WOMEN in various economic sectors have said they need Government to financially assist them so that they can positively contribute to the 2030 goal of a middle-income economy.
Speaking in an online executive dialogue on women’s contribution to Zimbabwe’s vision 2030 last week, Zimbabwe Miners Federation Vice President and a Chrome Miner, Ms Lindiwe Mpofu said access to capital and foreign currency was affecting women in the mining sector as well as the male counterparts.
“Access to capital and access to foreign currency affects the mining industry as a whole. There is also need for banking sector inclusion as we are yet to see a lot of banks embrace mining as an industry that they will fund and make programmes available for small scale miners. Some of the banks, Metbank and CBZ have introduced facilities for small scale miners but we still need more banks to initiate more programmes so that we have more access to capital and different types of facilities accessible to different miners,” I believe a show of support within governments budget would help motivate the financial sector said Ms Mpofu.
She said chrome mining was capital intensive because of the machinery aspect, and other mining sectors gold and semi-precious also required assistance with machinery, hence there was a need for financial assistance to encourage more women to venture into mining.
“We have brought before Government the issue of chrome pricing. I also sit as a consultative committee member of the Minerals and Marketing Corporation of Zimbabwe (MMCZ) to try and make sure the issue of chrome pricing is addressed. Chrome miners are subjected to pricing as low as $12, which is unacceptable hence it is important for chrome miners as individuals to understand the worth of chrome and get the proper pricing ranges.”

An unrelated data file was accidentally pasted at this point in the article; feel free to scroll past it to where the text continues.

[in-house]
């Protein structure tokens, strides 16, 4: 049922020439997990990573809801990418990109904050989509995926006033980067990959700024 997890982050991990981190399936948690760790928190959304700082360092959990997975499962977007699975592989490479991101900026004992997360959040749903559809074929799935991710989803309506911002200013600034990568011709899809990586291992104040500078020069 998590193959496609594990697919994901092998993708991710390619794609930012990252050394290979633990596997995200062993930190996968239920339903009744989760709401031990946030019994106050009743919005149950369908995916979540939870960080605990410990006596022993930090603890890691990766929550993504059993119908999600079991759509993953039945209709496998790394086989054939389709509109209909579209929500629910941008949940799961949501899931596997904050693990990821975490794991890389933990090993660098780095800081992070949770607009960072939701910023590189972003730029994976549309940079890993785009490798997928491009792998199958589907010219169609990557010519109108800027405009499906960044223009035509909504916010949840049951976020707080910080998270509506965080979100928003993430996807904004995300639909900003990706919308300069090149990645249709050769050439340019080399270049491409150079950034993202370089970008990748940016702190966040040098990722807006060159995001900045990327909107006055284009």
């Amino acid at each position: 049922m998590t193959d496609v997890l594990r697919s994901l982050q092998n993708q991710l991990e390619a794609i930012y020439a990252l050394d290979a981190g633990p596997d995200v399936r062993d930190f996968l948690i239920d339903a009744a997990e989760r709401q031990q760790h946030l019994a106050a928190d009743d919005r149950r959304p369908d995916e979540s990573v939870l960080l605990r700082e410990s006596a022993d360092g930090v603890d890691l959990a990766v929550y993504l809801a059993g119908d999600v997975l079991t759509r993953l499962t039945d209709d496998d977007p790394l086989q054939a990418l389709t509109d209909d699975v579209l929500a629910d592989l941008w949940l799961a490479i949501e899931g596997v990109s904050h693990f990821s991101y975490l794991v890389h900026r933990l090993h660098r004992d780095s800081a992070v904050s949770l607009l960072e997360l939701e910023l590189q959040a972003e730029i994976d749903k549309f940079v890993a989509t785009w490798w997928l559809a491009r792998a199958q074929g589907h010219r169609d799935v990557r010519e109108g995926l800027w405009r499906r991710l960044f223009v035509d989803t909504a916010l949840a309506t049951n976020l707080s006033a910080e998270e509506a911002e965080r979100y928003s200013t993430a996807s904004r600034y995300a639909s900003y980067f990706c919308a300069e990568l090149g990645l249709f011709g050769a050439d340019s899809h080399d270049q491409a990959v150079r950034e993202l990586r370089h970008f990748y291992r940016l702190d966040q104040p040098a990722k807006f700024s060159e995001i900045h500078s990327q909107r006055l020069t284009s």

Ms Mpofu said there was need for the Ministry of Mines and Mining Development to take action on the chrome policy as well as introduce the cadastre system and need for government to consider reorganising its department to avail mining engineers and geologists to supportsmall scale mining operations. These services used to be free and should be reactivated within the Ministry of Mines and Mining Development. She added that women in the mining sector were still facing challenges associated with discrimination.
Ayana Africa Travel managing director Ms Tina Nyabonda-Mubwanda said more inclusiveness of women at the level of policy making and operating in the tourism sector was essential. She said the tourism as an industry was not an easy or cheap one to start as it was also capital intensive when it came to setting up lodges and any other infrastructure related.
“We need to see a lot of Government support in terms of funding smaller operators coming into the industry. Also, we need to see more information about our own country being available on more digital platforms so that the tourism sector can be boosted more on the platforms,” she said. Sunday News